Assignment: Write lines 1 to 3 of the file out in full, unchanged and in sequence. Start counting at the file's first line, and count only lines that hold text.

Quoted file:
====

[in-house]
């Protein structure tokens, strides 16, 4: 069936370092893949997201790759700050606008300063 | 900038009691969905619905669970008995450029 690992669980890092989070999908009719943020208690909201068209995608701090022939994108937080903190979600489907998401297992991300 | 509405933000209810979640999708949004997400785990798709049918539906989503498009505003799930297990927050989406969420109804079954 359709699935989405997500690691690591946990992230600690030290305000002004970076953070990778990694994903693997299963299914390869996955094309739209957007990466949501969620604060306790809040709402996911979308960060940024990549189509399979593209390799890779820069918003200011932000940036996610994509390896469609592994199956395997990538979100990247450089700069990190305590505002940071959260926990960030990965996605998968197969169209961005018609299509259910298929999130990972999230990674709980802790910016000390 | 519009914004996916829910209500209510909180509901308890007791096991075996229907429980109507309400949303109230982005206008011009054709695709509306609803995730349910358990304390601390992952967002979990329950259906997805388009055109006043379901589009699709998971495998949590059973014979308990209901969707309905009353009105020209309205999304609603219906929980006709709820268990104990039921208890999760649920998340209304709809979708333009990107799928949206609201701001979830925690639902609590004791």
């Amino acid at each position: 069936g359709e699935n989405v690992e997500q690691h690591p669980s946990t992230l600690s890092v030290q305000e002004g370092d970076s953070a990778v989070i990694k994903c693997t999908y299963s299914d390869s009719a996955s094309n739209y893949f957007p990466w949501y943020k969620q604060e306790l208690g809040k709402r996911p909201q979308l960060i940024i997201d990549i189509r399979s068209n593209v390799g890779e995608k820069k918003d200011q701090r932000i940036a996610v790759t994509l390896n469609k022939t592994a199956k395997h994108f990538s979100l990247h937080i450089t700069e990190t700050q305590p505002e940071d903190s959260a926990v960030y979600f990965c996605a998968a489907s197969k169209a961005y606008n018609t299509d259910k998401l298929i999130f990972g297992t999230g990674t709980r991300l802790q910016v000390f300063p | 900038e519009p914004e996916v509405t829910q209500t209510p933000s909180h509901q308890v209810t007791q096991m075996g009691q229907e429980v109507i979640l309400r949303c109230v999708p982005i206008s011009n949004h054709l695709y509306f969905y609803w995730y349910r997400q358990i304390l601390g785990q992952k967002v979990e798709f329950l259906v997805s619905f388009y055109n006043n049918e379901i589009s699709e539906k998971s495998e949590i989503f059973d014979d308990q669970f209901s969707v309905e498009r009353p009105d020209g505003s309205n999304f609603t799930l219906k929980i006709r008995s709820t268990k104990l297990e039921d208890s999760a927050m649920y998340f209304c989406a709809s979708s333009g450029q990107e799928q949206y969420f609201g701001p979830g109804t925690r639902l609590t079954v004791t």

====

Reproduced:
[in-house]
């Protein structure tokens, strides 16, 4: 069936370092893949997201790759700050606008300063 | 900038009691969905619905669970008995450029 690992669980890092989070999908009719943020208690909201068209995608701090022939994108937080903190979600489907998401297992991300 | 509405933000209810979640999708949004997400785990798709049918539906989503498009505003799930297990927050989406969420109804079954 359709699935989405997500690691690591946990992230600690030290305000002004970076953070990778990694994903693997299963299914390869996955094309739209957007990466949501969620604060306790809040709402996911979308960060940024990549189509399979593209390799890779820069918003200011932000940036996610994509390896469609592994199956395997990538979100990247450089700069990190305590505002940071959260926990960030990965996605998968197969169209961005018609299509259910298929999130990972999230990674709980802790910016000390 | 519009914004996916829910209500209510909180509901308890007791096991075996229907429980109507309400949303109230982005206008011009054709695709509306609803995730349910358990304390601390992952967002979990329950259906997805388009055109006043379901589009699709998971495998949590059973014979308990209901969707309905009353009105020209309205999304609603219906929980006709709820268990104990039921208890999760649920998340209304709809979708333009990107799928949206609201701001979830925690639902609590004791």
């Amino acid at each position: 069936g359709e699935n989405v690992e997500q690691h690591p669980s946990t992230l600690s890092v030290q305000e002004g370092d970076s953070a990778v989070i990694k994903c693997t999908y299963s299914d390869s009719a996955s094309n739209y893949f957007p990466w949501y943020k969620q604060e306790l208690g809040k709402r996911p909201q979308l960060i940024i997201d990549i189509r399979s068209n593209v390799g890779e995608k820069k918003d200011q701090r932000i940036a996610v790759t994509l390896n469609k022939t592994a199956k395997h994108f990538s979100l990247h937080i450089t700069e990190t700050q305590p505002e940071d903190s959260a926990v960030y979600f990965c996605a998968a489907s197969k169209a961005y606008n018609t299509d259910k998401l298929i999130f990972g297992t999230g990674t709980r991300l802790q910016v000390f300063p | 900038e519009p914004e996916v509405t829910q209500t209510p933000s909180h509901q308890v209810t007791q096991m075996g009691q229907e429980v109507i979640l309400r949303c109230v999708p982005i206008s011009n949004h054709l695709y509306f969905y609803w995730y349910r997400q358990i304390l601390g785990q992952k967002v979990e798709f329950l259906v997805s619905f388009y055109n006043n049918e379901i589009s699709e539906k998971s495998e949590i989503f059973d014979d308990q669970f209901s969707v309905e498009r009353p009105d020209g505003s309205n999304f609603t799930l219906k929980i006709r008995s709820t268990k104990l297990e039921d208890s999760a927050m649920y998340f209304c989406a709809s979708s333009g450029q990107e799928q949206y969420f609201g701001p979830g109804t925690r639902l609590t079954v004791t």